Alyssa Milano Responds to Les Moonves’ Attempted Comeback: ‘We Can’t Expect That Not to Happen’

TCA 2019: “What we can do is set down policy so women — and men — feel safe working around Les Moonves,” Milano says

Actress and activist Alyssa Milano responded to the news that toppled executive CBS Les Moonves had begun to make an attempted comeback in Hollywood with a new company by calling on others in the industry to protect the women around them.

“That’s gonna happen. We can’t expect that not to happen,” Milano told reporters at the Television Critics Association press tour on Sunday. “We can’t put all these men on an island and say, ‘Eh, they’ll figure it out. Let them eat themselves.'”

The key, Milano said, is to implement systemic protections for women that won’t allow offenders to go on unaccountable for bad behavior.

“They’re going to get jobs again,” she said. “So I think it’s our responsibility to figure out what that re-entering into the workplace looks like, and how women will feel comfortable within that space. What we can do is set down policy so women — and men — feel safe working around Les Moonves.”

Milano has been an outspoken leader in Hollywood’s #MeToo movement, up to and including the ouster of Moonves as CBS chief executive amid a multitude of sexual misconduct allegations last fall. The movement has seen a number of accused abusers lose work, but a few, including Moonves and comedian Louis C.K., have already begun to make an attempt to revive their careers.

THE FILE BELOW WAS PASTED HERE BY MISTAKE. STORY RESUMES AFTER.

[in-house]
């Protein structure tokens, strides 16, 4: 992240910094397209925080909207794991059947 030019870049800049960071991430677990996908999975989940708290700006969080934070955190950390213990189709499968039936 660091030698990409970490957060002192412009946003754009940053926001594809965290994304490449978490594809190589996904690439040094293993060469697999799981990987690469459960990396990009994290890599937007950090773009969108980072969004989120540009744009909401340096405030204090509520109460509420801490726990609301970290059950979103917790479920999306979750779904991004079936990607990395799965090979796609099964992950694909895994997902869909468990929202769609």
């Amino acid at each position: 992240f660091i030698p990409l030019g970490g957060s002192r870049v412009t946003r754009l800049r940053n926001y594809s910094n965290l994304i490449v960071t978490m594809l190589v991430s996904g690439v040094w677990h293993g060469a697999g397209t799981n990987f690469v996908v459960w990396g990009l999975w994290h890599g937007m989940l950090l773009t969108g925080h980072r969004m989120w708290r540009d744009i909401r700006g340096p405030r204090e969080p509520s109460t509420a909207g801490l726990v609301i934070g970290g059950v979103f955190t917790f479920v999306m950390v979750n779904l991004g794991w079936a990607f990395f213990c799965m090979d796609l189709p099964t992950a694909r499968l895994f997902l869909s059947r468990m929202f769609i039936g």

But Milano, and the other actresses and directors appearing alongside her on a panel to discuss women at the helm of movies and series for Lifetime, said they wouldn’t allow Hollywood to regress back to a point where people look the other way in the face of abusive or harassing behavior.

“I don’t think we can go back,” said “Jane Green’s To Have and To Hold” star, Erika Christensen.

“I won’t allow anybody to go back,” added Milano.

“Holding people accountable … that can be contractual, as well,” she said. “If you’re funding Les Moonves, or planning on working with him, you have to have an ironclad contract that enables full due process … There’s a lot of things that can go into place.”

Monika Mitchell, who directed Christensen in “To Have and To Hold,” cautioned not to underestimate the collective pull of women in decision-making positions in the industry.

“What I have felt much more strongly since 2016 is the ability to say ‘I won’t work with that person,'” Mitchell said. “I think if the 10 of us went, ‘I won’t work with that person,’ it actually means something now.”

“I think a statement has been made that everyone is aware of. We are saying that we are not going to take this anymore,” said actress Tiffany Hines, who stars in Lifetime’s “Pride & Prejudice in Atlanta.”

The women all agreed, the #MeToo movement is here to stay and its lasting effects on the industry will surely be felt going forward.

“I always joke that when animals are on set, the Humane Society is everywhere and yet women are made to get totally naked with not one protection mechanism anywhere,” Milano said. “I think all of that is totally going to change.”